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How We Use Your Dividends and Deposits to Keep Your Tax Bill Low

Every penny that comes into your account is used to rebalance dynamically—and in a tax-savvy way.

Dan Egan

By Dan Egan
Managing Director of Behavioral Finance & Investing, Betterment  |  Published: July 11, 2013

“Do you know the only thing that gives me pleasure?” once mused John D. Rockefeller. “It’s to see my dividends coming in.”

There is no doubt that dividends time always feels good. It’s not just well-deserved returns from the companies you are funding; it’s also a sweet reminder that investing works while you do other things, like spend time with family or hit the beach. Here at Betterment, we also use your dividends to keep your tax bill as small as possible.

Why are dividends important?

There are two opportunities for profit when you buy a share: when the value of the share appreciates, and when the share generates income, that is, dividends (your portion of a company’s earnings). Not all companies pay dividends, but as a Betterment investor, you almost always receive some as your money is invested across more than 3,500 companies in the world. And dividends make up a significant proportion of the total return you expect from investing in those companies.

Your dividends are also the essential ingredient in our tax-efficient rebalancing process. When you receive a dividend into your Betterment account, you are not only making money as an investor – your portfolio is also getting a quick micro-rebalance that keeps your tax bill down at the end of the year.

This is especially crucial after coming through a period of market volatility, like we did at the end of the last quarter. Big market changes have a tendency to shake things out of whack in your asset allocation. However, in order to control risk, you want to get back to your correct asset allocation as quickly as possible.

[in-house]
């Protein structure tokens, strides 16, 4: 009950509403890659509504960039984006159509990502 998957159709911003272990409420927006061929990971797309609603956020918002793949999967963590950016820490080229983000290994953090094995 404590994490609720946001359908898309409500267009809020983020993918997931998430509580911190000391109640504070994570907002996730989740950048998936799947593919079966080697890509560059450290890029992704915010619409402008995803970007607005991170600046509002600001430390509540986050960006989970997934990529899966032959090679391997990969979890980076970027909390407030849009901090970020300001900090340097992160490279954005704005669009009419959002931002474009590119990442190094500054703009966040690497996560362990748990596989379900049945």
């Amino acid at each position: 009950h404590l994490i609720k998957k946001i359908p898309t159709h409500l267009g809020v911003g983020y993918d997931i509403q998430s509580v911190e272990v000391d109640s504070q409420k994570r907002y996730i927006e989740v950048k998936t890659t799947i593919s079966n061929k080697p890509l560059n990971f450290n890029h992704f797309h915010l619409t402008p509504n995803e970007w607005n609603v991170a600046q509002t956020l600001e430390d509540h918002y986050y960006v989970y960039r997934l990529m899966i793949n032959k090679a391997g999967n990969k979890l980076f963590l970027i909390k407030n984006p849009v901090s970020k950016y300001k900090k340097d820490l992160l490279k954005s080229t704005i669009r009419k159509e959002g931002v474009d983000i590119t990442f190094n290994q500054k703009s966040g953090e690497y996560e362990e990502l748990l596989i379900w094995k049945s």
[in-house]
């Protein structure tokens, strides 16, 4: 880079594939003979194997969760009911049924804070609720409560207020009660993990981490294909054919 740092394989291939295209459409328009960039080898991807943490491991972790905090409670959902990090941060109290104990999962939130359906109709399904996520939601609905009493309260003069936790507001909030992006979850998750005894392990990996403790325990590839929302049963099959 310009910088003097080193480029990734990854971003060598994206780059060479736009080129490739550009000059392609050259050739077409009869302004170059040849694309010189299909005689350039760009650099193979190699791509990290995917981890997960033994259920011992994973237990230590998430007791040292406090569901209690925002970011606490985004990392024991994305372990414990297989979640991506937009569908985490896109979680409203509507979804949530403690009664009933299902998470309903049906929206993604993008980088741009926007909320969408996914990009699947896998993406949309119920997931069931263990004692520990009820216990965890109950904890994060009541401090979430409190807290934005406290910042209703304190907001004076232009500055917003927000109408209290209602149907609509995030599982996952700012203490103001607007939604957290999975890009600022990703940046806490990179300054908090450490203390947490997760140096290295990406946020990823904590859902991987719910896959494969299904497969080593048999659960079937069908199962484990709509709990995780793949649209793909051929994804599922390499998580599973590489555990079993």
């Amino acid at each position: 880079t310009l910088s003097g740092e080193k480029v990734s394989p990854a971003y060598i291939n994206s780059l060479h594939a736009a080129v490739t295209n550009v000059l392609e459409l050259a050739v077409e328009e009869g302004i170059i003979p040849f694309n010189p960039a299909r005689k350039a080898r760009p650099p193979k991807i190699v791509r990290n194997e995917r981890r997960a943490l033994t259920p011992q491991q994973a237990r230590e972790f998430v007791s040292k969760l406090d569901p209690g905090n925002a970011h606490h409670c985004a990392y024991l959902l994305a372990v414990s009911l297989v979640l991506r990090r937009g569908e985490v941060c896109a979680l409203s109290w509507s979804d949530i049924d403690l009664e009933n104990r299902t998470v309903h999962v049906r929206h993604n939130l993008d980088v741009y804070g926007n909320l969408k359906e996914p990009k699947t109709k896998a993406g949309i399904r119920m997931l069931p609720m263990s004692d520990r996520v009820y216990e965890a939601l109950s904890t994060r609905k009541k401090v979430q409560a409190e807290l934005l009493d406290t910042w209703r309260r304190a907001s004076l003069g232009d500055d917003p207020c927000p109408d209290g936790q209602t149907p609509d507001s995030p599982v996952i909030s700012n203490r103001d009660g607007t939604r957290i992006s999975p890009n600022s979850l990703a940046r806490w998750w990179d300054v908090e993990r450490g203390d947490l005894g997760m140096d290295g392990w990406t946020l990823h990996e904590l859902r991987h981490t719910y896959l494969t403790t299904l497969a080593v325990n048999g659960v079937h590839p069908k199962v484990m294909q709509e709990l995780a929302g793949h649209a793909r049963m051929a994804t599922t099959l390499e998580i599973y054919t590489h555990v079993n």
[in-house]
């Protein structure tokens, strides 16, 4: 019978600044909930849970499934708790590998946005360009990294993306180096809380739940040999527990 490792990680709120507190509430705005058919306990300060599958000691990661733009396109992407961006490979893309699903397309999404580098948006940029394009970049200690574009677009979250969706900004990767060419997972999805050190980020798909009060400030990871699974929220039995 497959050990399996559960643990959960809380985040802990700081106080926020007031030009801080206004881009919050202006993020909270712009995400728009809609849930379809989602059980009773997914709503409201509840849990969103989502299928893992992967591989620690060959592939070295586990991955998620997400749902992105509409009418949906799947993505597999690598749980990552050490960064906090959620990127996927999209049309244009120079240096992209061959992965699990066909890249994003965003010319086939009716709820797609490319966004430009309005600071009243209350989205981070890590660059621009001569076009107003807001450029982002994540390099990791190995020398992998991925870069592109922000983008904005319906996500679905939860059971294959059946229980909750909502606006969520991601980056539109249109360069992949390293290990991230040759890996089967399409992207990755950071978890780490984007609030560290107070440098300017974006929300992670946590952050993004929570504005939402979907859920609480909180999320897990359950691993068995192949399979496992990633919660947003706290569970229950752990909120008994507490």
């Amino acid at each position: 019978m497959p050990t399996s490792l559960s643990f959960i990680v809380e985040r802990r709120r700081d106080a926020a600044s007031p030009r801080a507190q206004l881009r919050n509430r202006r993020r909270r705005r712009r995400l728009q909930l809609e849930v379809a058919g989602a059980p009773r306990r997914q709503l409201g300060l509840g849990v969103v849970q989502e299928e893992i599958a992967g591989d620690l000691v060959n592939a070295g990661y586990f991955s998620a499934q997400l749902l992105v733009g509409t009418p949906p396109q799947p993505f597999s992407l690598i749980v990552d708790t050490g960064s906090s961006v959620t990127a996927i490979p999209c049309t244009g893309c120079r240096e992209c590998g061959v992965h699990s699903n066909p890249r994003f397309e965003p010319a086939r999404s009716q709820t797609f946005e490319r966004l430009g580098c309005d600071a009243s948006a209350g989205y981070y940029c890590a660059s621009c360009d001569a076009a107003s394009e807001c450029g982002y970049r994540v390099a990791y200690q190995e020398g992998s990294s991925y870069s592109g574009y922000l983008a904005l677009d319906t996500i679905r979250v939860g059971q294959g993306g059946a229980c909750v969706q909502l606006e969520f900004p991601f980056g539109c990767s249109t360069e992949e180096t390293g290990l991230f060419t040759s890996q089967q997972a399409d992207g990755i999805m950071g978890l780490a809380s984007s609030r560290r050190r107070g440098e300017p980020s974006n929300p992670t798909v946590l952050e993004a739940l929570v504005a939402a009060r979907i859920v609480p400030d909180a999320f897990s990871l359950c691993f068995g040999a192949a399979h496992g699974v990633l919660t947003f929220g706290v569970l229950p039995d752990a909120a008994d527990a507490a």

How tax-efficient rebalancing works

When your account receives any cash – whether through a dividend or deposit – Betterment’s software identifies which investments need to be topped up. Rather than using the new cash to buy shares according to your allocation, we automatically use the incoming dividend or deposit to buy more shares of the lagging part of your portfolio, and return the portfolio back to its original asset allocation. This is a sophisticated financial planning technique that traditionally has been only available to big accounts, but we make it possible to do it with any size account.

The secret is that we can do this because we handle fractional shares. That means every penny that enters your account reinforces full diversification. An upcoming brief from the Betterment research team will show more precisely the savings our tax-efficient rebalancing offers.

This contrasts with how many individual investors handle dividends on their own. Some online brokers offer an automatic option, and may reinvest dividends into whatever fund the cash came from. However, this blind reinvesting is not the most efficient use of dividends, and can very easily lead to a poorly allocated portfolio that requires a sell-off of gainers – and accompanying capital gains tax – to rebalance it over time.

Instead, our tax-efficient rebalancing helps you avoid such a “hard” rebalance which would require a major sale – or in tax terms, exposure to capital gains. For the DIY investor, this automated tax-efficiency is virtually impossible to achieve. At Betterment, it’s included on every dividend, every deposit, every time, for every client. And you do not need to do a thing.

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